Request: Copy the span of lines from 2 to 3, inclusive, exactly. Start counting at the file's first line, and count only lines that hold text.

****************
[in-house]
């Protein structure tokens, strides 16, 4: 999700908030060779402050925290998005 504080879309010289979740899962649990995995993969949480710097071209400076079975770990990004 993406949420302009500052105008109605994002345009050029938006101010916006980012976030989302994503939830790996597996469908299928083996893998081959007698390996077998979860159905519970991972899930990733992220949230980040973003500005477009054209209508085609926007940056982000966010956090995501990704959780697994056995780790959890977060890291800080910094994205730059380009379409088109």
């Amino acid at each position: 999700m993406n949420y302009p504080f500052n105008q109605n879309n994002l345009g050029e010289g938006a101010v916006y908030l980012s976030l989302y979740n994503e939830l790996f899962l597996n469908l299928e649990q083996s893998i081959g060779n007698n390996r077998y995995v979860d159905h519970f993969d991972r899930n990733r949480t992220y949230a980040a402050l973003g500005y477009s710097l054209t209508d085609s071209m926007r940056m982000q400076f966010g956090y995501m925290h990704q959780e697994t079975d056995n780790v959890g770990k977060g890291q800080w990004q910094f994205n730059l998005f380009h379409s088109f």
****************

């Protein structure tokens, strides 16, 4: 999700908030060779402050925290998005 504080879309010289979740899962649990995995993969949480710097071209400076079975770990990004 993406949420302009500052105008109605994002345009050029938006101010916006980012976030989302994503939830790996597996469908299928083996893998081959007698390996077998979860159905519970991972899930990733992220949230980040973003500005477009054209209508085609926007940056982000966010956090995501990704959780697994056995780790959890977060890291800080910094994205730059380009379409088109």
């Amino acid at each position: 999700m993406n949420y302009p504080f500052n105008q109605n879309n994002l345009g050029e010289g938006a101010v916006y908030l980012s976030l989302y979740n994503e939830l790996f899962l597996n469908l299928e649990q083996s893998i081959g060779n007698n390996r077998y995995v979860d159905h519970f993969d991972r899930n990733r949480t992220y949230a980040a402050l973003g500005y477009s710097l054209t209508d085609s071209m926007r940056m982000q400076f966010g956090y995501m925290h990704q959780e697994t079975d056995n780790v959890g770990k977060g890291q800080w990004q910094f994205n730059l998005f380009h379409s088109f």